The first requirement is a drastic decline in activity. As I wrote last week, Ripard Teg documented such a decline on Reddit. Below is one of Ripard's graphs covering average concurrent users from January 2014 to June 2015.
Pretty drastic, right? One might even ask if EVE is dying. But one cannot go just by the concurrent user numbers alone. As is my habit, I dove into the real money trading numbers, both the black market figures and the sales of PLEX in the game for ISK. While my latest research on ISK buyers is still ongoing, I think the sales figures from The Forge might interest some folks.
Pretty amazing, isn't it? According to Ripard's graph, the average concurrent users logged in during March 2014 was about 35% greater than last month, yet players in both month's used PLEX to purchase 61 trillion ISK. In the year-over-year comparison I did for the first half of 2014 vs 2015, players purchased as much if not more ISK every month in The Forge, home of EVE Online's premier trade hub, Jita.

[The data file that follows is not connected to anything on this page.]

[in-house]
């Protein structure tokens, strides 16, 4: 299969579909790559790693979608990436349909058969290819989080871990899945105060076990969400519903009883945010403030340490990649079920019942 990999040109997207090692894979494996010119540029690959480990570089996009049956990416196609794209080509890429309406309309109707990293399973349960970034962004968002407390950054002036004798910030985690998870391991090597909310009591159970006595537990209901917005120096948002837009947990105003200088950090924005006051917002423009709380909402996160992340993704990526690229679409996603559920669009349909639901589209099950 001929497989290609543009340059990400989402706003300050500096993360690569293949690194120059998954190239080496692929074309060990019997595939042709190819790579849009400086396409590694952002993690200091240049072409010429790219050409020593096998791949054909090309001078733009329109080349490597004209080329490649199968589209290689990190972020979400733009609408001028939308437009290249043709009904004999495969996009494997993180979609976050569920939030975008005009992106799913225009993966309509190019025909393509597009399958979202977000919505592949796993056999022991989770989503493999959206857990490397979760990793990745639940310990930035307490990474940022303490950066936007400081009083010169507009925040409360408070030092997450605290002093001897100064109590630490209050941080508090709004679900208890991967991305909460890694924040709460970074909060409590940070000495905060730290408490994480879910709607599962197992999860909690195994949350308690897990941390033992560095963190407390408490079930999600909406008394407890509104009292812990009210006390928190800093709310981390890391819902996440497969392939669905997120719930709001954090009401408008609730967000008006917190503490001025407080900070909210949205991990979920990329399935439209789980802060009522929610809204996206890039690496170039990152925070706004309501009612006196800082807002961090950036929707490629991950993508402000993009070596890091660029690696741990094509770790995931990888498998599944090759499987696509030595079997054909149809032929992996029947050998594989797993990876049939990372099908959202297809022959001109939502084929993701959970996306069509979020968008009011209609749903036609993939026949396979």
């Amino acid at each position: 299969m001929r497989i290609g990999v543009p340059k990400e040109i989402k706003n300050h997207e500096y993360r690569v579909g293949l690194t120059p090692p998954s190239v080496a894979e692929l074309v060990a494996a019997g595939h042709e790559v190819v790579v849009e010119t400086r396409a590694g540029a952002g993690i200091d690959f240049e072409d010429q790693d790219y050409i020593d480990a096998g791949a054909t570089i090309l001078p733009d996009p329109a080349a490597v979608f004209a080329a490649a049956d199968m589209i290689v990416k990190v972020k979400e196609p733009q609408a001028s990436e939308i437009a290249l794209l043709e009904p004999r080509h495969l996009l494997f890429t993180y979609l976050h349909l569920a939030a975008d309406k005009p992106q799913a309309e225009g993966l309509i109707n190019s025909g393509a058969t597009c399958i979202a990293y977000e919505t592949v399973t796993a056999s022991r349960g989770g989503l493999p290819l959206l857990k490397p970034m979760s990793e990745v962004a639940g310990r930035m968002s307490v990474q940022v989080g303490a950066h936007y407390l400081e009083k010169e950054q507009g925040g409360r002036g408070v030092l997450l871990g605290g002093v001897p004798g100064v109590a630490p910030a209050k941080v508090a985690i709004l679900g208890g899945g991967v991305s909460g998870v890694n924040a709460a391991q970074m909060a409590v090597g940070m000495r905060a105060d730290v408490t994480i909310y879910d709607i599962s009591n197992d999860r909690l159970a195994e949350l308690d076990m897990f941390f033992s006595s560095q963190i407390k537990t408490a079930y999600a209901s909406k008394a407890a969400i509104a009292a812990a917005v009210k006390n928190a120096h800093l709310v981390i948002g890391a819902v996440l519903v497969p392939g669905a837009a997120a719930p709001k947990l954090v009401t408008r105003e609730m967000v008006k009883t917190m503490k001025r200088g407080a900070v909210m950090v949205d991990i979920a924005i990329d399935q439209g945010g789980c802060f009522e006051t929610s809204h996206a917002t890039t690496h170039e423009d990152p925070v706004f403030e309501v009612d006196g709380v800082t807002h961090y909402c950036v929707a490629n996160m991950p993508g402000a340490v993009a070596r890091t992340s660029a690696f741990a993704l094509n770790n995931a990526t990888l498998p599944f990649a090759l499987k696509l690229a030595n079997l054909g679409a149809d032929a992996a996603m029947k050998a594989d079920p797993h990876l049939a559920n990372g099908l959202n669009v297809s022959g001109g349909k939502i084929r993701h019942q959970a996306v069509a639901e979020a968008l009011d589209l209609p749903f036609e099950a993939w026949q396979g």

If EVE were hemorrhaging players, I would expect the amount of ISK players purchase every month to decrease. I just don't see that happening. What I believe is occurring is that players are not multi-boxing as much as they used to. CCP has made changes to the game over the past year to reduce the amount of accounts players need. Does that hurt the bottom line until the cash shop comes fully online? Definitely. I even expect CCP will take a financial hit as the company moves away from the cult of multiple accounts.
I should add that I probably have a longer time frame in mind for judging the success of CCP Seagull's efforts in guiding EVE Online into the future. The effort to redo all of the major systems in addition to altering the business model to rely less on subscriptions and try to keep the existing player base happy is similar to trying to modify a race car going 200 miles per hour. Despite the delays in instituting the null sec sovereignty changes that helped create the latest drop in activity, I like what CCP Seagull accomplished in her first year as executive producer of EVE Online.
Back in November I wrote that I wouldn't give CCP Seagull's tenure as executive producer a final grade until June 2017. I figure she needs that long to fully implement her vision. But for now, the next step in the plan lands on Tranquility tomorrow. Thank whatever deity you worship, because now the pundit class (including yours truly) can stop speculating and start observing.